The Value of Relationships

In my last post, I wrote about reaching out to new donors and other supporters.  I found it hard not to wonder, would you have to spend so much time finding new donors if you had better relationships with your current donors?
According to Kivi Leroux Miller’s 2014 Nonprofit Trends Report, 53% of organizations surveyed said that acquiring new donors was their most important goal this year, as opposed to 30% who responded with retaining current donors as their most important goal. The results were similar in 2013.
You need to do both, but focus at least half your time on keeping your current donors. Fundraising expert Adrian Sargeant says, “Improving attrition rates by only 10% can improve the life time value of a donor base up to 200%”.
Developing and sustaining relationships with your current supporters is often easier and less expensive than finding new supporters.  After all, you’ve already found people who are interested in your organization. 
Stay in touch
A couple of the organizations I donated to at the end of last year have been in touch with updates.  The others, I haven’t heard a peep.
One of the organizations just sent me an email update about their holiday toy drive.  While it wasn’t an outstanding letter, it was filled with warmth and gratitude.  They let me know my donation helped bring joy to nearly 7 million children by giving them toys, books, and other gifts over the holidays.  The email message also included some photos of kids receiving gifts.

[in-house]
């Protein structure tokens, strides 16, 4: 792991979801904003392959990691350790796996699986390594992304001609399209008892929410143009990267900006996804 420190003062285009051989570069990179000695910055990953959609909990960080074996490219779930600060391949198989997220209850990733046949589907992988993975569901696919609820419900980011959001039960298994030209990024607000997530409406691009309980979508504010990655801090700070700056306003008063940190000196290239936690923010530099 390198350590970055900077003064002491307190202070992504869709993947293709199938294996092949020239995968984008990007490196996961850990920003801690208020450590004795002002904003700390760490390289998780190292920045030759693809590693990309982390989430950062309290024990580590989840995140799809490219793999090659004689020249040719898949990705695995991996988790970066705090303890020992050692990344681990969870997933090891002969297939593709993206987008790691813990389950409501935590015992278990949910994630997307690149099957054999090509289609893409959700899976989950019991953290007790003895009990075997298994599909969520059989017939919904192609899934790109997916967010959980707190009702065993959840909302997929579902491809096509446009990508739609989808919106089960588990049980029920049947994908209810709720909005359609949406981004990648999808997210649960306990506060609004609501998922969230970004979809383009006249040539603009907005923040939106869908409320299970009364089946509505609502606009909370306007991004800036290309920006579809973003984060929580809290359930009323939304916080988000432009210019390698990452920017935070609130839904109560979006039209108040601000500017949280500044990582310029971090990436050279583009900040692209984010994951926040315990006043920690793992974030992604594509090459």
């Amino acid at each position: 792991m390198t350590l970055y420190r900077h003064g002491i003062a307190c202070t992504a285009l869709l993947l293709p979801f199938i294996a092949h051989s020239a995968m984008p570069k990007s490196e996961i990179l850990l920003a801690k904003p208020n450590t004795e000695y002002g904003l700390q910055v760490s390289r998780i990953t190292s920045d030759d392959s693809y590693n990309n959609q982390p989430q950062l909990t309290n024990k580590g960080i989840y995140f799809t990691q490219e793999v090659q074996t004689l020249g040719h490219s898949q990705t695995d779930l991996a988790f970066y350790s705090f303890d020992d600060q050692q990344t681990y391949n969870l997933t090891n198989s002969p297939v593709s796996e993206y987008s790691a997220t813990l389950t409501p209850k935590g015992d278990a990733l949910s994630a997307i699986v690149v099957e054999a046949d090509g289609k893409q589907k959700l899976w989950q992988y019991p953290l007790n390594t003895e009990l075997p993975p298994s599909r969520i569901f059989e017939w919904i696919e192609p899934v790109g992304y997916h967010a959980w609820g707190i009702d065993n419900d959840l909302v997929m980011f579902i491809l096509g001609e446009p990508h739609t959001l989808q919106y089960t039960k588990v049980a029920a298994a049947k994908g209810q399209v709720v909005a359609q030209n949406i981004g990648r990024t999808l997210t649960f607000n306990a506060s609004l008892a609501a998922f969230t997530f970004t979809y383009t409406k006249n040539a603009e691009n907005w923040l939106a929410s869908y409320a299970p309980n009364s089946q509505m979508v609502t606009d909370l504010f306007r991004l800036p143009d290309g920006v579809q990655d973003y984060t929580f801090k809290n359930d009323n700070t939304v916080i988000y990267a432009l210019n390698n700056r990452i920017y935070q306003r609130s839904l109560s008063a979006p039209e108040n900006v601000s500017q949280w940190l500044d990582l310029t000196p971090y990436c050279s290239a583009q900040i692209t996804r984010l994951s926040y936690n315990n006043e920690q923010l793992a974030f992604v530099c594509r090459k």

This is what you need to do.  Stay in touch with your donors throughout the year.  Find ways to show gratitude and keep them updated on how they are helping you make a difference for the people you serve.
A missed opportunity
There are many ways to build relationships, but some organizations don’t do it very well. 
I attended an event in my community at the beginning of February and never received any kind of thank you note or follow up message.  I’m a firm believer in sending thank you notes after an event. 
I was the highest bidder on a couple of silent auction items and did get thanked when someone called about the items and when I went to pick them up.  But that’s not enough, and what about people who didn’t win auction items?
You should follow up with your event attendees with a thank you note, phone call, or at the very least, an email message.  I know this organization has my email address because they sent me an announcement about the event (I’ve attended before).
Thank people for attending, let them know how much money you raised, and share specific ways their support is helping you make a difference. Then invite these supporters to connect in other ways such as signing up to receive your newsletter or volunteering.  Obviously, you should do the same thing when you thank someone for a donation.
I only hear from this organization at event time.  I’ve never been approached for an individual gift, although I would be a good donor candidate because I have supported this event.  Are your event lists and individual giving lists mutually exclusive?  They shouldn’t be.  Your donors may choose to support one or the other, but at least you can ask.  
Relationships matter
Don’t miss out on opportunities to develop relationships. How can I connect with your organization if you don’t give me any ways to do that?
Your donors and other supporters have expressed interest in your organization. Keep them interested by staying in touch.
With donor retention rates plummeting, it’s crucial that you develop and sustain valuable relationships with your donors.
Photo by Tiffanie J via Flickr

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